By Richard Roberts, MGA Board of Directors Member and Heritage Seed Restoration Project Manager
I met Bo Dennis, the farm manager at Kennebec Valley Community College (KVCC), during the summer of 2016. Bo had an acre of land available and wanted to plant some grain. We both agreed that a partnership between MGA and KVCC would be a great idea and in September of last year I drove our 6 row seed drill down to the campus and we planted an acre of Sirvinta wheat. Here’s Bo using MGA’s planter.
The KVCC farm has an interesting history. About 5 years ago, KVCC acquired the farm that was part of the Goodwill-Hinckley School campus in Fairfield and created a Sustainable Agriculture program. The farm is organically certified and supplies food for KVCC’s Culinary Program. KVCC’s Hinckley campus on Route 201 in Fairfield has undergone a major renovation over the past five years and both the facilities and programs are remarkable and innovative. Whether you have college-bound high school students or just have a general interest in a modern community college, it is worth a tour.
We had good success with overwintering : the farm is right along the Kennebec River and has a lot of clay, so some of the lower areas didn’t do well, but generally the wheat survived the winter. This is Bo standing in the Sirvinta just before harvest in August of this year.
I arrived with our BOAZ mini combine and with the help of Bo and his Sustainable Ag students Sharon Coolen, Darren Derrico, Heidi Duncombe and Sarah Fallon , we got the grain harvested. Unfortunately, there was a lot of Ragweed growing in the wheat and we had to clean it right away to get all of the green ragweed seeds out of the grain. You could feel how moist the green seed was making the grain and we were worried it would start heating up and sprouting. We cleaned the green material out using MGA’s portable seed cleaner and put the grain into a solar dryer, both of which MGA purchased from a company in Searsport, Maine called Adaptive Ag.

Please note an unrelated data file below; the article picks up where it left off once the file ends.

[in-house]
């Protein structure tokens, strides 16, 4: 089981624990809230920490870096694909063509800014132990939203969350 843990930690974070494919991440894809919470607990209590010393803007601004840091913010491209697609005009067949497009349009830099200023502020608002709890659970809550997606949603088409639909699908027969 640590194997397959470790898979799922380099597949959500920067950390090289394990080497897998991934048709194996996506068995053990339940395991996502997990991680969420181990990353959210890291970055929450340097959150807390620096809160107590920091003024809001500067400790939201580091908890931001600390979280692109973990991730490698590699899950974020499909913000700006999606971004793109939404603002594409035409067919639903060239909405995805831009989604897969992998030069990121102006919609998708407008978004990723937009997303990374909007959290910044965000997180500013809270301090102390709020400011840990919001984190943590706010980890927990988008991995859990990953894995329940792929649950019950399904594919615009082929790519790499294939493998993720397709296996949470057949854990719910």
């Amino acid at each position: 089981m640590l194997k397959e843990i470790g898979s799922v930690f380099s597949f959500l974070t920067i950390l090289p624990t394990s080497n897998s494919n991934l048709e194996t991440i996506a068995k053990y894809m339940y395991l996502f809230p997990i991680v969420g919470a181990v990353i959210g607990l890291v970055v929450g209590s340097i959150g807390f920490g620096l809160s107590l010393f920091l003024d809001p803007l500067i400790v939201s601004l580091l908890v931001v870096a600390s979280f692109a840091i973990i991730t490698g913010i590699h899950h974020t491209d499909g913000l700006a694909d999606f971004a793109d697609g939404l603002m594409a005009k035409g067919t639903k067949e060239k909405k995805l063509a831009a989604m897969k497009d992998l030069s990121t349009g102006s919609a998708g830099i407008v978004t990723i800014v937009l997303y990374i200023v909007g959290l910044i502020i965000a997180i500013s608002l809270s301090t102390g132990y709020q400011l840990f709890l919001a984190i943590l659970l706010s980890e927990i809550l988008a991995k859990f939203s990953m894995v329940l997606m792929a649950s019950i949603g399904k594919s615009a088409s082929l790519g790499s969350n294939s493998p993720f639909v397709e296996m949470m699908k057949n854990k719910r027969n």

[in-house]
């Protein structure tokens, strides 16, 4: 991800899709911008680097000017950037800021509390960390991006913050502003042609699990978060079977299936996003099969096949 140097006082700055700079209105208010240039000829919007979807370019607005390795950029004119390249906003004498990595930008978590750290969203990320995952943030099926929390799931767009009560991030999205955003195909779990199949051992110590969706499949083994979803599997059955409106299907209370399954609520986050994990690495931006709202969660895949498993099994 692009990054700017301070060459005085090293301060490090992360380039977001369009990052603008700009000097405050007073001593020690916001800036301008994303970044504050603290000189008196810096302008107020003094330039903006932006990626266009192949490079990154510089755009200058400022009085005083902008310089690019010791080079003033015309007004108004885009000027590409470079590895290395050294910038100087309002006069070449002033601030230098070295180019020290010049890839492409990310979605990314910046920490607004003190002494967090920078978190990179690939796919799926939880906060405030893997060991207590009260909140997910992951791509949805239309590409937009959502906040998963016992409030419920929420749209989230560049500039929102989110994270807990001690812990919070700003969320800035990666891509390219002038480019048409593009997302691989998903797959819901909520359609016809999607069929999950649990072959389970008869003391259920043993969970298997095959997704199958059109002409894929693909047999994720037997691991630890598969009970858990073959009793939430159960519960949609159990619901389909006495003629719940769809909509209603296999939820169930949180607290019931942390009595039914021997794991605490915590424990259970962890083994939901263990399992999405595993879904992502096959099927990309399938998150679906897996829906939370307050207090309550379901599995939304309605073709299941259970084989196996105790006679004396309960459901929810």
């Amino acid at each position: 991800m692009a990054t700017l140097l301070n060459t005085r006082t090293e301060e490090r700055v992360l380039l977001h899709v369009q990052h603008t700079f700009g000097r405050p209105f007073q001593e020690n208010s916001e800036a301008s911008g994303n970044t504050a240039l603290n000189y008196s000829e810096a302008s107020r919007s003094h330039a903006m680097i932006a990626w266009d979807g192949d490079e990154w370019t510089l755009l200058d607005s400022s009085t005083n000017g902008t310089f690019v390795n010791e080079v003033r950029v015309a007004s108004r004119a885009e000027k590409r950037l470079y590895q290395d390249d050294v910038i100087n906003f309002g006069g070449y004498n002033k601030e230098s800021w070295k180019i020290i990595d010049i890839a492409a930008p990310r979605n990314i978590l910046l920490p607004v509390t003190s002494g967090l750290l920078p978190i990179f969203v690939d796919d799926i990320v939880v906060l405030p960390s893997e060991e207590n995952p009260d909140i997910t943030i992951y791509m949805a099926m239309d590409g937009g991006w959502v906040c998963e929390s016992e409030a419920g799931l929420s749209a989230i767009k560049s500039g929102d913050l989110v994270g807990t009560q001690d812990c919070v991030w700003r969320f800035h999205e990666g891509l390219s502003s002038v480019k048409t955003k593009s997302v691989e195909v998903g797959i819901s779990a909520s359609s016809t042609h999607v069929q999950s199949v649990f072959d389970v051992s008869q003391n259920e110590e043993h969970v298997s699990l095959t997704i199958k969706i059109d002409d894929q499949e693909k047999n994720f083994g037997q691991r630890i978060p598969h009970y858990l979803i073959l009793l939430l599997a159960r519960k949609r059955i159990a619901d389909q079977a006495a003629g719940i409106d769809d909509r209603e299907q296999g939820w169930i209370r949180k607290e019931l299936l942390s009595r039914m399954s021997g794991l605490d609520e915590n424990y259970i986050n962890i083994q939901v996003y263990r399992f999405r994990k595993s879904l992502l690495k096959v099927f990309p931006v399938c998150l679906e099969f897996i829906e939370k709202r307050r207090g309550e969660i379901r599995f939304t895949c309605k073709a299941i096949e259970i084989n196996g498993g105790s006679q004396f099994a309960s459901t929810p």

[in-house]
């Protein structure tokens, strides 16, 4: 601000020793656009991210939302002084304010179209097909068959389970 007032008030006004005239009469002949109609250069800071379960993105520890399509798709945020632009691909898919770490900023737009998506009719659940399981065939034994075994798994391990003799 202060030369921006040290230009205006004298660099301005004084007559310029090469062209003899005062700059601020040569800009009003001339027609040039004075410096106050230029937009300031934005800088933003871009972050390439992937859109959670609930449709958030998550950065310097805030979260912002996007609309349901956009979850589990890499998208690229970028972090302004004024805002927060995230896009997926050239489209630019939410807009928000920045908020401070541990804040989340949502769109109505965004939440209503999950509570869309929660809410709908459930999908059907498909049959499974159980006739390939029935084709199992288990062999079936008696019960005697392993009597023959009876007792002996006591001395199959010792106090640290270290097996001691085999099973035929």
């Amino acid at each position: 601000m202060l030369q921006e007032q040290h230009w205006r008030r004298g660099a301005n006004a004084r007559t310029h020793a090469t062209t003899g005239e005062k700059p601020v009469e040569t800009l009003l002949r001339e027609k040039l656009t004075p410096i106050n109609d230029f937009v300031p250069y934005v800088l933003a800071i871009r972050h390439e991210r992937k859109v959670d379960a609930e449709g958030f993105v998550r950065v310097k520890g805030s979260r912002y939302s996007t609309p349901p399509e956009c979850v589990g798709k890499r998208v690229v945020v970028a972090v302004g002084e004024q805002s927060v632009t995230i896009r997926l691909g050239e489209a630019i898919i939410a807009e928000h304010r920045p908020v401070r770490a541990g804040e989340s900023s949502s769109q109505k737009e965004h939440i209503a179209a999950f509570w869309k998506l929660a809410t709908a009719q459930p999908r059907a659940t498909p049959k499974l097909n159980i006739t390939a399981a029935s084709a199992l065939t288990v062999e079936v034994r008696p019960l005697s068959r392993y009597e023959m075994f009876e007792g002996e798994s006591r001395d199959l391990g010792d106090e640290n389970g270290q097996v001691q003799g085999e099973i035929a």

This solar dryer has a fan that blows air over the grain, and the heat from the sun dries it . This particular unit has a plug-in fan but some of the units have solar powered fans. After a few days in the sun, the grain was dried to about 11% moisture. Then Bo and his team cleaned it again to get out the dried ragweed seed. Bo has since stored the grain in food grade barrels and they plan on using the Sirvinta wheat to mill into flour to use in the Culinary program at the college.
The KVCC crew has prepared a few areas where we plan on planting demonstration plots of a variety of heritage grains. We’ll be planting those plots in the middle of September. This will give his students a chance to see the entire growing cycle of these fall planted ‘winter’ wheats. It was great working with Bo and his KVCC Sustainable Agriculture students and we look forward to future collaboration with this gem of a community college here in central Maine.